In the warm-up phase of the internal combustion engine, during which the first shut-off element is closed, it is possible for the cylinder head to continue to be traversed by a flow of coolant and cooled, and for coolant to be conveyed via the cylinder head and heating circuit line to the coolant-operated heater, such that already during the warm-up phase, the heater is fed with coolant that has been pre-warmed in the cylinder head, and the passenger compartment is heated.

FIG. 1 schematically shows a first embodiment of the liquid-cooled internal combustion engine 1. To form a liquid-type cooling arrangement, the internal combustion engine 1 comprises a liquid-cooled cylinder head 2 and a liquid-cooled cylinder block 3.

The liquid-cooled cylinder head 2 has two integrated, mutually separate coolant jackets 2a, 2b, wherein the first integrated coolant jacket 2a has a first supply opening 4a at the inlet side for the feed of coolant and has a first discharge opening 5a at the outlet side for the discharge of the coolant. As such, the first integrated coolant jacket 2a (e.g., first cylinder head coolant jacket) and the second integrated coolant jacket 2b (e.g., second cylinder head coolant jacket) are fluidly separated such that there is no fluid interaction between their respective coolant flows. The second integrated coolant jacket 2b is fed with coolant via the cylinder block 3 (illustrated by arrows). For this purpose, the second coolant jacket 2b of the cylinder head 2 is arranged on the side facing toward the cylinder block 3 and is connected to a coolant jacket 3a integrated in the block 3, the latter coolant jacket having a second supply opening 4b at the inlet side for the feed of coolant. For the discharge of the coolant, a second discharge opening 5b is provided at the outlet side, said second discharge opening in the present case being arranged in the cylinder head 2. The coolant of the coolant jacket 3a associated with the block and the coolant of the second coolant jacket 2b integrated in the cylinder head 2 is discharged from said second discharge opening 5b. In this way coolant exits the first discharge opening 5a of the first coolant jacket 2a is different than and may be spaced away from the discharge opening 5b of the cylinder block coolant jacket 3a and the second coolant jacket 2b.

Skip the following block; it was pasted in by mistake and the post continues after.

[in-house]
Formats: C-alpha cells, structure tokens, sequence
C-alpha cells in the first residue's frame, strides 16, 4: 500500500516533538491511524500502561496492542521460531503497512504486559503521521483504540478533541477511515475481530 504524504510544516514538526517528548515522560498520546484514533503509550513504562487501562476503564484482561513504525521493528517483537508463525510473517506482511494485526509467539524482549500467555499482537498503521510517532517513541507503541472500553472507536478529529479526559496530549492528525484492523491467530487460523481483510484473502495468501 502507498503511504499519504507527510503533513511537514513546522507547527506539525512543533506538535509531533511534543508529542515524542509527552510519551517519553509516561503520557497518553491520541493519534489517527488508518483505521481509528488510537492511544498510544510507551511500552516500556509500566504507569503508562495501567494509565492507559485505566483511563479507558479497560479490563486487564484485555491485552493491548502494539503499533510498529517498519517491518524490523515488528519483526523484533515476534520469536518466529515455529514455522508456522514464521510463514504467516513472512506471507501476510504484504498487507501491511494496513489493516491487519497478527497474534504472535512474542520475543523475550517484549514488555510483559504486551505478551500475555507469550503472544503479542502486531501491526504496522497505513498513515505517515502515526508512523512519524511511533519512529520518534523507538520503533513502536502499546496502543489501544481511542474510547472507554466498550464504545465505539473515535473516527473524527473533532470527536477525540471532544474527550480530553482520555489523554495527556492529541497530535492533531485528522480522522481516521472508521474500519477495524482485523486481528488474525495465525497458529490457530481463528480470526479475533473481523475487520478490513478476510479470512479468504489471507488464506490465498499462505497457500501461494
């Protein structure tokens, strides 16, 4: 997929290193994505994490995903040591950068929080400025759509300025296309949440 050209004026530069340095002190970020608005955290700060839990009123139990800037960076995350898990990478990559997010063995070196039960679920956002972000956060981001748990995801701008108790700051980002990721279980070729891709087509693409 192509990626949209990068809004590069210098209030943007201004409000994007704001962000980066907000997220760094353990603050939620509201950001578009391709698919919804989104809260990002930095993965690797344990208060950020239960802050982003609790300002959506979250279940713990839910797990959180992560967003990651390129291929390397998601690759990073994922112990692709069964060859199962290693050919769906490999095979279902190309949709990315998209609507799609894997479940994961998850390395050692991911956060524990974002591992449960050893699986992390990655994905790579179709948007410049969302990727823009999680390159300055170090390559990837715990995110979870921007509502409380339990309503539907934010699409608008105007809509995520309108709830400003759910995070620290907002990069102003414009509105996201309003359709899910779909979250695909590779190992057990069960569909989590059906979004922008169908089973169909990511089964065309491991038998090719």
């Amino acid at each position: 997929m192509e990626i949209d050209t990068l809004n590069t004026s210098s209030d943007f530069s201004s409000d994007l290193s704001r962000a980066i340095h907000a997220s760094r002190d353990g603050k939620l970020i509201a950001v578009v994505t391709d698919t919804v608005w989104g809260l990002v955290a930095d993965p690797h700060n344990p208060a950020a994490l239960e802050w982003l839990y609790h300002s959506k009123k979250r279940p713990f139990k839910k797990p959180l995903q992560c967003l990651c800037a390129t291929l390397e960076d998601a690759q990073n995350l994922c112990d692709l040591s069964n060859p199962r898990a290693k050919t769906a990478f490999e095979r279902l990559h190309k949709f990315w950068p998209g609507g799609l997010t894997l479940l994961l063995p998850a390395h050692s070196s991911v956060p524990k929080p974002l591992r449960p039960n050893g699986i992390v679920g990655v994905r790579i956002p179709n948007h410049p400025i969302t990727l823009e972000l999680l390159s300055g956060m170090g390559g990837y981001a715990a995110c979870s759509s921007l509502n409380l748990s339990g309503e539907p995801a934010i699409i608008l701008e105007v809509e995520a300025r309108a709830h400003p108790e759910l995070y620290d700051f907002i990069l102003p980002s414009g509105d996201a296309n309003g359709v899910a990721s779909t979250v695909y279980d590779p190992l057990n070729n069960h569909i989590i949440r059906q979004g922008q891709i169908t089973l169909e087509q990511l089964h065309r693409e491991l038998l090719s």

Upstream of the supply openings 4a, 4b there is provided a common pump 12 for delivering the coolant to the two supply openings 4a, 4b. The common pump 12 may be a single coolant pump such that it is the only coolant pump in the coolant system. For example, there is not a dedicated pump in the heating circuit line 6.

To form a coolant circuit, the outlet-side discharge openings 5a, 5b can be connected to the inlet-side supply openings 4a, 4b in the manner described below.

The second discharge opening 5b can be connected to the pump 12 and the supply openings 4a, 4b via a return line 7, in which a heat exchanger 7a is arranged, and/or via a bypass line 8 which bypasses the heat exchanger 7a. At that location in the circuit at which the bypass line 8 branches off from the recirculation line 7, there is arranged a thermostat valve 11 which automatically performs the apportioning of the coolant stream between the two lines 7, 8. Further, the second discharge opening 5b is not connected to the heating circuit line and no coolant flow from the second discharge opening 5b may flow to the interior heater 6a.